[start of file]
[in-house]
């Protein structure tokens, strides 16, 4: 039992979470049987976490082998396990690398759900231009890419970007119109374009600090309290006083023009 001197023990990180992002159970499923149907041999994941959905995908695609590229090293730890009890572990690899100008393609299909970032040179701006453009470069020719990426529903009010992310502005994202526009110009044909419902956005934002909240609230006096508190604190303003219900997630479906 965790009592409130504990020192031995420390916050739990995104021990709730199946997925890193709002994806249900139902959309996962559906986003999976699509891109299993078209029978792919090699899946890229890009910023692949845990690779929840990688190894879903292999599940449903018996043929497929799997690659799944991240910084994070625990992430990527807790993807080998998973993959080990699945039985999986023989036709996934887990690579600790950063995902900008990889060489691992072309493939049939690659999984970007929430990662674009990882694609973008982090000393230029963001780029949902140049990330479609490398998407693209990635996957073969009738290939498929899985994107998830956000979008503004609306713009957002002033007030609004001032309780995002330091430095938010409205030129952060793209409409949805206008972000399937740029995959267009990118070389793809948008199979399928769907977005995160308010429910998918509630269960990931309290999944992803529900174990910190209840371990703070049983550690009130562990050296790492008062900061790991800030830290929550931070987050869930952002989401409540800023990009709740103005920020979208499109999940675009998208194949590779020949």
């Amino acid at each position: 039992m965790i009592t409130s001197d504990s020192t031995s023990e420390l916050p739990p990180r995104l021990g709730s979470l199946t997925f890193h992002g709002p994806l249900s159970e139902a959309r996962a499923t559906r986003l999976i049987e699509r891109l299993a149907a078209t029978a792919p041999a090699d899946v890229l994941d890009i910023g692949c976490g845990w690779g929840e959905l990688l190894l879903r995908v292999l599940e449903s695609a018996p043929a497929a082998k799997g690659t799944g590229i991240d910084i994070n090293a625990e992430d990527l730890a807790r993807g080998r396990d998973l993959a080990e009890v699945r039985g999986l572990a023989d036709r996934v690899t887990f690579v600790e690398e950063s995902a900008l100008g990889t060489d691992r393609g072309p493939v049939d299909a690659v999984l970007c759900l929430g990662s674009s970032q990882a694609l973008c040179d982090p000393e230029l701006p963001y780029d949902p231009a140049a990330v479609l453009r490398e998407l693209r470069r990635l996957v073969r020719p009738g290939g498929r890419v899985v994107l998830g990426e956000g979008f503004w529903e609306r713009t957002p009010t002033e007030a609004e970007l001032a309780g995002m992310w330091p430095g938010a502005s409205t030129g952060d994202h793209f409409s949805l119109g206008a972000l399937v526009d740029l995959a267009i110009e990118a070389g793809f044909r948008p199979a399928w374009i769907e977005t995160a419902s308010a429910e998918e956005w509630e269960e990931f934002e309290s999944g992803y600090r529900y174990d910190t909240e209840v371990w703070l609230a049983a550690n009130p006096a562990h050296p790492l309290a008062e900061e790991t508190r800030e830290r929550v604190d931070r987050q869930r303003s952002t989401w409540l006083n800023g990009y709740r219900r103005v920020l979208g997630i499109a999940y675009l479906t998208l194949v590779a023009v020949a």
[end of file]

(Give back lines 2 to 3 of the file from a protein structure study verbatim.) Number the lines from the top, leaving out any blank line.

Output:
């Protein structure tokens, strides 16, 4: 039992979470049987976490082998396990690398759900231009890419970007119109374009600090309290006083023009 001197023990990180992002159970499923149907041999994941959905995908695609590229090293730890009890572990690899100008393609299909970032040179701006453009470069020719990426529903009010992310502005994202526009110009044909419902956005934002909240609230006096508190604190303003219900997630479906 965790009592409130504990020192031995420390916050739990995104021990709730199946997925890193709002994806249900139902959309996962559906986003999976699509891109299993078209029978792919090699899946890229890009910023692949845990690779929840990688190894879903292999599940449903018996043929497929799997690659799944991240910084994070625990992430990527807790993807080998998973993959080990699945039985999986023989036709996934887990690579600790950063995902900008990889060489691992072309493939049939690659999984970007929430990662674009990882694609973008982090000393230029963001780029949902140049990330479609490398998407693209990635996957073969009738290939498929899985994107998830956000979008503004609306713009957002002033007030609004001032309780995002330091430095938010409205030129952060793209409409949805206008972000399937740029995959267009990118070389793809948008199979399928769907977005995160308010429910998918509630269960990931309290999944992803529900174990910190209840371990703070049983550690009130562990050296790492008062900061790991800030830290929550931070987050869930952002989401409540800023990009709740103005920020979208499109999940675009998208194949590779020949």
């Amino acid at each position: 039992m965790i009592t409130s001197d504990s020192t031995s023990e420390l916050p739990p990180r995104l021990g709730s979470l199946t997925f890193h992002g709002p994806l249900s159970e139902a959309r996962a499923t559906r986003l999976i049987e699509r891109l299993a149907a078209t029978a792919p041999a090699d899946v890229l994941d890009i910023g692949c976490g845990w690779g929840e959905l990688l190894l879903r995908v292999l599940e449903s695609a018996p043929a497929a082998k799997g690659t799944g590229i991240d910084i994070n090293a625990e992430d990527l730890a807790r993807g080998r396990d998973l993959a080990e009890v699945r039985g999986l572990a023989d036709r996934v690899t887990f690579v600790e690398e950063s995902a900008l100008g990889t060489d691992r393609g072309p493939v049939d299909a690659v999984l970007c759900l929430g990662s674009s970032q990882a694609l973008c040179d982090p000393e230029l701006p963001y780029d949902p231009a140049a990330v479609l453009r490398e998407l693209r470069r990635l996957v073969r020719p009738g290939g498929r890419v899985v994107l998830g990426e956000g979008f503004w529903e609306r713009t957002p009010t002033e007030a609004e970007l001032a309780g995002m992310w330091p430095g938010a502005s409205t030129g952060d994202h793209f409409s949805l119109g206008a972000l399937v526009d740029l995959a267009i110009e990118a070389g793809f044909r948008p199979a399928w374009i769907e977005t995160a419902s308010a429910e998918e956005w509630e269960e990931f934002e309290s999944g992803y600090r529900y174990d910190t909240e209840v371990w703070l609230a049983a550690n009130p006096a562990h050296p790492l309290a008062e900061e790991t508190r800030e830290r929550v604190d931070r987050q869930r303003s952002t989401w409540l006083n800023g990009y709740r219900r103005v920020l979208g997630i499109a999940y675009l479906t998208l194949v590779a023009v020949a």